Where Was Cyrano Filmed?

Image Credit: Peter Mountain/Metro-Goldwyn-Mayer Pictures

Directed by Joe Wright, ‘Cyrano’ is a romantic drama that centers upon a wordsmith named Cyrano who feels that his appearance is unworthy of his luminous friend Roxanne’s love. Therefore, Cyrano helps a young man Christian woo her by pouring his heart out in the love letters he writes on behalf of Christian. What makes the situation sad is that Cyrano has yet to confess his feelings for Roxanne, who falls in love with Christian at first sight.

This musical drama film features some stellar performances from the likes of Peter Dinklage, Haley Bennett, and Kelvin Harrison Jr. It is based on Schmidt’s 2018 stage musical of the same name, which itself is based on the 1897 play ‘Cyrano de Bergerac’ written by Edmond Rostand. To do justice to the film’s classic origin, the director had to choose something dramatic and theatrical as its filming location. Are you interested in learning more about the filming locations used as backdrops in this movie? Well, we will cover all of the details for you!

Cyrano Filming Locations

Even though the original story of Cyrano and Roxanne is set in 1640 France, director Joe Wright and Sarah Greenwood (responsible for production design) wanted ‘Cyrano’ to be portrayed in a bit more fanciful European country in the late 17th and early 18th century. So, they decided to film this musical on the largest island in the Mediterranean Sea — Sicily, Italy. Greenwood told The Hollywood Reporter, “The palette came out of where we were [in Noto],” remembering “this beautiful stone that changes with the light.”

The principal photography commenced around October 2020, during the outbreak of the COVID-19 pandemic in Italy. Sicily was used as a prominent filming location for a number of movies in the past, such as ‘The Godfather‘ and ‘Aquaman’. Let’s look at the specific locations that served as backdrops for the filming of ‘Cyrano’!

Noto, Sicily

Noto in southeastern Sicily served as one of the major filming locations for the production of this musical drama. The famous and royal Noto Cathedral was used as a backdrop for several scenes, specifically when Cyrano meets with Roxanne. Apart from that, the filming crew was also seen shooting some scenes in Palazzo Castelluccio at Via Camillo Benso Conte di Cavour.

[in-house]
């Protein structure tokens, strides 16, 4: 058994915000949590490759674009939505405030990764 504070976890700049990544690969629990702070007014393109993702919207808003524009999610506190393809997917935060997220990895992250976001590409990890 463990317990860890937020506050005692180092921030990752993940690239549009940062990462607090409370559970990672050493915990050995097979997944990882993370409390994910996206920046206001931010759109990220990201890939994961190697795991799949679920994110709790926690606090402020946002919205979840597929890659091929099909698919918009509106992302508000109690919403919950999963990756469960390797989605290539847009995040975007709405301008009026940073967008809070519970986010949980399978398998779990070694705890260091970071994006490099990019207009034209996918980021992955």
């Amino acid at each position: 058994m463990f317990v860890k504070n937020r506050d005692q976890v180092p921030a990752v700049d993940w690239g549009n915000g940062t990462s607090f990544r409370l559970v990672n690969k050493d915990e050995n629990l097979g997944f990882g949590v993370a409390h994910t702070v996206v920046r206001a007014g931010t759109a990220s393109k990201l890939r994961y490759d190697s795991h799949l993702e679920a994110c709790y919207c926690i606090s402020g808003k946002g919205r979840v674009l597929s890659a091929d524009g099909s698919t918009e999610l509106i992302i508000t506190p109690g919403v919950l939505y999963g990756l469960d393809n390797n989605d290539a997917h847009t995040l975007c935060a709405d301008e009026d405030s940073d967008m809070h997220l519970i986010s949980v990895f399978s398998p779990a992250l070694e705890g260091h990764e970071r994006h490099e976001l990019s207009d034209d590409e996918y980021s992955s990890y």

Church of Montevergine, a Baroque-style Roman Catholic church in Via Camillo Benso Conte di Cavour, was also used as a filming location, which made for the ideal backdrop for various scenes in the movie.

Image Credit: Peter Mountain/Metro-Goldwyn-Mayer Pictures

Syracuse, Sicily

Known for its ancient ruins, Syracuse was the perfect city on the island of Sicily for shooting a large number of scenes for the musical drama. One of the locations in this historic city that served as a filming site was Castello Maniace, a famous citadel and castle in Via Castello Maniace. Several iconic scenes were also shot in Ortygia, which is also known as Citta Vecchia, home to many historical landmarks. Joe Wright chose this prestigious location to capture some of the important scenes for ‘Cyrano’.

Image Credit: Metro-Goldwyn-Mayer Pictures

Scicli, Sicily

The symbolic and historic Church of Saint Matthew, also famously called Chiesa di San Matteo, was used as a backdrop for several scenes, and the production in this site was done around December 2020.

Image Credit: Peter Mountain/Metro-Goldwyn-Mayer Pictures

Catania, Sicily

The cast and crew of ‘Cyrano’ were also spotted filming for the movie in Palazzo Biscari, a monumental private palace in the port city of Catania in the eastern part of Sicily. As per reports, the private palace on Via Museo Biscari hosted the production of the film for two days in late 2020.

The crew chose Mount Etna as the backdrop to capture the movie’s dramatic and climactic war scenes, which proved to be one of the most challenging sequences to shoot, as revealed by the cinematographer, Seamus McGarvey. In an interview with Variety, McGarvey stated, “Since we were prepared to shoot at 16,000 feet, and there was a massive snow dump that happened. Our set, camera platform, and everything were completely inaccessible. So we had to move down the mountain and improvise that entire sequence with a camera and a tripod.”

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